An important headcount
March 18, 2014
The present controversial census of the Burmese population should not be abandoned. The concerns coming from government quarters that the first survey of the population since 1983 will stoke ethnic tensions, do have some merit, but should nevertheless be ignored. The multiethnic patchwork of this country needs clear definition, in order to allow the formulation of realistic policies that will encompass it.
There are no less than 135 different ethnic groups within the country. The largest of these is the Bamar, who give their name to the country. The last census 31 years ago, conducted by the military junta was widely disputed, since it was believed to have exaggerated the number of the Bamar and fellow Buddhist communities and downplayed the importance of the significant proportion of Muslim communities, not least that of the long-persecuted Rohingya.
Then there are remote tribes such as the Kachin who have been in almost-permanent rebellion against the central government, whether it was the British colonialists, the Japanese wartime occupiers or the post-independence Burmese authorities themselves. Some of these insurgent communities have said that they will not cooperate with the population headcount.
Since the impetus for the census is being driven by the international community, this attitude will be quietly welcomed by the government. Nevertheless, United Nations, which along with Australia, Germany and the United Kingdom, is picking up the $75 million tab for this year-long exercise and is pressing ahead.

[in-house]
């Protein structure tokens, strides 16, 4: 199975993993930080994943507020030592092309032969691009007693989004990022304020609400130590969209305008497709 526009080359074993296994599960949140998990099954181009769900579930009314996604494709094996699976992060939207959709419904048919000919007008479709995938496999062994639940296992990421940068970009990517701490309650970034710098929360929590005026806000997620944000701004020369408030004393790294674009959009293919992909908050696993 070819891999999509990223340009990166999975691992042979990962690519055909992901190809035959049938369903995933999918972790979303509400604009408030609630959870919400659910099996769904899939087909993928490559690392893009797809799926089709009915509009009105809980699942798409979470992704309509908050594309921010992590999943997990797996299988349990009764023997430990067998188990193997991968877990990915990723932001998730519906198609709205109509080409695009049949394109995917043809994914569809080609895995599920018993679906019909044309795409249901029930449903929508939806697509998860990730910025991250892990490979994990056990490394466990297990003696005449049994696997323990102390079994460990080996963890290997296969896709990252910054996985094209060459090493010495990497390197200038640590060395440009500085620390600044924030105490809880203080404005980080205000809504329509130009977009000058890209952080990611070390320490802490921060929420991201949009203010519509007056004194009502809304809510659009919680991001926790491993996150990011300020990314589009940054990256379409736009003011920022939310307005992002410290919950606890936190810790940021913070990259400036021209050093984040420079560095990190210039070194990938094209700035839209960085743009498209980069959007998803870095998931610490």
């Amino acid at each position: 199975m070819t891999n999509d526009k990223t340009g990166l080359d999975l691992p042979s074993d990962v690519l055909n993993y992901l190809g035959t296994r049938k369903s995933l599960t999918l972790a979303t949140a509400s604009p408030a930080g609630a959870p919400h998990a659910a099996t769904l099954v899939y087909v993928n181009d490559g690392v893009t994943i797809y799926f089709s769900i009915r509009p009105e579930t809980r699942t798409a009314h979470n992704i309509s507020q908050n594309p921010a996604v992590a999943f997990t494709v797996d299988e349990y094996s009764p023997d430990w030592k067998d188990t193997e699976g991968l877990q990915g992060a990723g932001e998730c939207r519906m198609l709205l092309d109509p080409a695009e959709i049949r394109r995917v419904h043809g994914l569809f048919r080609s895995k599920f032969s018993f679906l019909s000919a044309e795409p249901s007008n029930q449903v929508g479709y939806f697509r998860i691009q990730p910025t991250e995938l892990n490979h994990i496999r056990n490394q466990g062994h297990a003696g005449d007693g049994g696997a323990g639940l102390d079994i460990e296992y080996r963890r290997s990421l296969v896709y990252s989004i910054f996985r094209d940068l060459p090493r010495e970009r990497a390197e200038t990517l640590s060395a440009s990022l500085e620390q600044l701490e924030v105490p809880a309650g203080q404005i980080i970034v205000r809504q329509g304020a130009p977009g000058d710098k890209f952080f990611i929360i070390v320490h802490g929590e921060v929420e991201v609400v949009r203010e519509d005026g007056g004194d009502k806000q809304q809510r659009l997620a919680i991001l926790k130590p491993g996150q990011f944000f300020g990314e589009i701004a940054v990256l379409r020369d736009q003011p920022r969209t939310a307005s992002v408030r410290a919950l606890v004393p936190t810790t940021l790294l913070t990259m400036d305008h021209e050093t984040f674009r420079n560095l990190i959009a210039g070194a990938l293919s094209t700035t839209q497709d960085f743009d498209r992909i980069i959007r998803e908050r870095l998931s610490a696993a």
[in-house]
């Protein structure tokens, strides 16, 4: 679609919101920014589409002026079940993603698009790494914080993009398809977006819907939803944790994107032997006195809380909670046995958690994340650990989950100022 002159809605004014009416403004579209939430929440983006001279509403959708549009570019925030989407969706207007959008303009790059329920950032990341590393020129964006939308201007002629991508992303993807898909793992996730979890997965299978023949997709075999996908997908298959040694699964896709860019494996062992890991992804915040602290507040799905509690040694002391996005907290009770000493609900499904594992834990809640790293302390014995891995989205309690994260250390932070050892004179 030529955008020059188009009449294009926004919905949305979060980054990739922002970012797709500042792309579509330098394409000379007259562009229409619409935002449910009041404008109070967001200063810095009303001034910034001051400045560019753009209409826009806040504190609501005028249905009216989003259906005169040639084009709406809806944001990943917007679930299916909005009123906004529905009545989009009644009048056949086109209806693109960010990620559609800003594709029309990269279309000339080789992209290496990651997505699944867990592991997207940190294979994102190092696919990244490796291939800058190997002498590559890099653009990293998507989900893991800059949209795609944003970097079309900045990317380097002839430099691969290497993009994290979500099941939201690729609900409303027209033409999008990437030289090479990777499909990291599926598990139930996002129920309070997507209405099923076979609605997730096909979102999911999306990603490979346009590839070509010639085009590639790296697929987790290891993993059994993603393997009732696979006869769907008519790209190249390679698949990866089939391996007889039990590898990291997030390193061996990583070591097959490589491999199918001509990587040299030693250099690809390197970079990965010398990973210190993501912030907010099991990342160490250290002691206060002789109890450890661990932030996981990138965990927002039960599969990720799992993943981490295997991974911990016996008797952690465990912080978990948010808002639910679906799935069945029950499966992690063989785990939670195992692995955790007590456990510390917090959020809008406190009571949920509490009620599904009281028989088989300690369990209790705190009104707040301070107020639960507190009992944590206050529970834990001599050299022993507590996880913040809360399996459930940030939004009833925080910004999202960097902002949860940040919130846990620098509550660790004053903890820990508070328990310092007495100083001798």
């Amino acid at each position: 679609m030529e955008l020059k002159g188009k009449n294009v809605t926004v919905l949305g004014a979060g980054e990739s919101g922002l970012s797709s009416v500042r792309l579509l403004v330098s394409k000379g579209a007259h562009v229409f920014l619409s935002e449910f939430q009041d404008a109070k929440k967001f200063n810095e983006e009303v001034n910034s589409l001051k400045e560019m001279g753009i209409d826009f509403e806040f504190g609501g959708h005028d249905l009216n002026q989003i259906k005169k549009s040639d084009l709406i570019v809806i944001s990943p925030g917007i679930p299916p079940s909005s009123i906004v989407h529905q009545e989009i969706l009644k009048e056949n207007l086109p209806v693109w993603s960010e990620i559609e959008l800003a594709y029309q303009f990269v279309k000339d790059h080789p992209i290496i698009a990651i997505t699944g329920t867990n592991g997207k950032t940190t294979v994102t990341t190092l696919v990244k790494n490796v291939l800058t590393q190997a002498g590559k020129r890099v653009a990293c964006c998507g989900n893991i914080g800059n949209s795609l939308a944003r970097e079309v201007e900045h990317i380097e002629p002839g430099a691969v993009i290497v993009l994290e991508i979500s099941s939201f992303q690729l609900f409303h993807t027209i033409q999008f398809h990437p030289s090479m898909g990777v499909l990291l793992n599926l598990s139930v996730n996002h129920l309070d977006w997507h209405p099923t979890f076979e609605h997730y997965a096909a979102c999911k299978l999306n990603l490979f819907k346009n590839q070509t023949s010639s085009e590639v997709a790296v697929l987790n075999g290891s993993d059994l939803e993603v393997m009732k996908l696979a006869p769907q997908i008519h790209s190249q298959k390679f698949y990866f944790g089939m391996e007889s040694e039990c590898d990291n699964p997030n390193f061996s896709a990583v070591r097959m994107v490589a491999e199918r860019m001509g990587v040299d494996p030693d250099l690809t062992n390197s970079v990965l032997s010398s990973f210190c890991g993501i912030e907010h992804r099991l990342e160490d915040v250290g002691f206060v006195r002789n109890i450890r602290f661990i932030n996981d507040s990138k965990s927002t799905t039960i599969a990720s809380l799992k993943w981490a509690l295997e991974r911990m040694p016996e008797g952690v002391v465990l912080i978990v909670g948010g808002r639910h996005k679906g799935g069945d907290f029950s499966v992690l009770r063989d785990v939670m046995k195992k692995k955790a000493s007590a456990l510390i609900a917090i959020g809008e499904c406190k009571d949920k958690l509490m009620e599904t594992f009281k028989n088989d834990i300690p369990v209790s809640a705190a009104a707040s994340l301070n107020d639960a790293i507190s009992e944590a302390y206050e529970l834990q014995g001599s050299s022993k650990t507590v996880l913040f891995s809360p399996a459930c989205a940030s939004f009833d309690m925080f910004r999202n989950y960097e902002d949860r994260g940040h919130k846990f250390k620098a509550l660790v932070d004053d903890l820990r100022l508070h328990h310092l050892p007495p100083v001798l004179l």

Opponents of the survey argue that by producing an accurate ethnic breakdown of the Burmese population, there is a very real danger of increasing division within the country. The UN sponsors have said that the census forms will include the option for people to tick a box marked “Other” when they are asked to define their ethnicity. However, it may be pondered if a population that has been subjected to years of ruthless dictatorship has the political sophistication to appreciate that by eschewing an ethnic label and if it is promoting a status primarily as Burmese citizens rather than members of any particular community.
Moreover it is surely desirable that the truth about the ethnic make-up of this remarkable country is fully understood. Providing that groups such as the Kachin can be persuaded to change their mind about cooperating, perhaps by making special arrangements for their areas, the outcome ought to be a crucially important set of figures upon which the emergent Burmese economy can base its national planning.
And herein lies a very important point. The census, which is expected to show something like doubling of the population to near 70 million, should not be seen, of itself, as controversial. What could be controversial is how the government of retired general Thein Sein handles these data, which has to be available ahead of elections scheduled for later next year. It is absolutely crucial that there be no attempt to massage or manipulate the figures to protect or impair the interests of any particular community. In particular, the census is going to demonstrate the strength of the Muslim minority within the country.
Buddhist bigots have already caused near genocidal horrors among the Rohingya. The guilt of the Burmese government has been compounded by its refusal to accept that the Rohingyas, a community which has lived in the country for many generations, are entitled to Burmese citizenship. Not only should all Burmese politicians, including Aung San Suu Kyi, give assurances that they will accept the findings of the census, but that also that they will not use them to promote further persecution of minorities, not least the Rohingya.